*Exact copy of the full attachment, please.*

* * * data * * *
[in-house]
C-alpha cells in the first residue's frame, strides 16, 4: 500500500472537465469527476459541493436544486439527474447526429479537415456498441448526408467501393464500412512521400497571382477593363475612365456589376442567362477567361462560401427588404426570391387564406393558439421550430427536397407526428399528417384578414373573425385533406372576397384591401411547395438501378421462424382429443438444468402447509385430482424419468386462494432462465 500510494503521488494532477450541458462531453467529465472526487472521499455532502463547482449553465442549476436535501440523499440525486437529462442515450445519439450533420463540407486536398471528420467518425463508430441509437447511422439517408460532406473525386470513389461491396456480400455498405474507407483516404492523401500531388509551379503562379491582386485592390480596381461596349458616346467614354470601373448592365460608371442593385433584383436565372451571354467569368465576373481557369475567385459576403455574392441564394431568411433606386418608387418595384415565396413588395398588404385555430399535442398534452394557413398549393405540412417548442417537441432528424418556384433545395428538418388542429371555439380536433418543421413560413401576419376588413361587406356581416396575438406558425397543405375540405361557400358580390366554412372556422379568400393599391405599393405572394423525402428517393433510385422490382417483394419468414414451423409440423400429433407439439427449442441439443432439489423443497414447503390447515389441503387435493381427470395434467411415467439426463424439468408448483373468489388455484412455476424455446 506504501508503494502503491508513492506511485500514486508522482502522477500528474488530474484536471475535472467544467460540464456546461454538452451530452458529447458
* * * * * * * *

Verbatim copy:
[in-house]
C-alpha cells in the first residue's frame, strides 16, 4: 500500500472537465469527476459541493436544486439527474447526429479537415456498441448526408467501393464500412512521400497571382477593363475612365456589376442567362477567361462560401427588404426570391387564406393558439421550430427536397407526428399528417384578414373573425385533406372576397384591401411547395438501378421462424382429443438444468402447509385430482424419468386462494432462465 500510494503521488494532477450541458462531453467529465472526487472521499455532502463547482449553465442549476436535501440523499440525486437529462442515450445519439450533420463540407486536398471528420467518425463508430441509437447511422439517408460532406473525386470513389461491396456480400455498405474507407483516404492523401500531388509551379503562379491582386485592390480596381461596349458616346467614354470601373448592365460608371442593385433584383436565372451571354467569368465576373481557369475567385459576403455574392441564394431568411433606386418608387418595384415565396413588395398588404385555430399535442398534452394557413398549393405540412417548442417537441432528424418556384433545395428538418388542429371555439380536433418543421413560413401576419376588413361587406356581416396575438406558425397543405375540405361557400358580390366554412372556422379568400393599391405599393405572394423525402428517393433510385422490382417483394419468414414451423409440423400429433407439439427449442441439443432439489423443497414447503390447515389441503387435493381427470395434467411415467439426463424439468408448483373468489388455484412455476424455446 506504501508503494502503491508513492506511485500514486508522482502522477500528474488530474484536471475535472467544467460540464456546461454538452451530452458529447458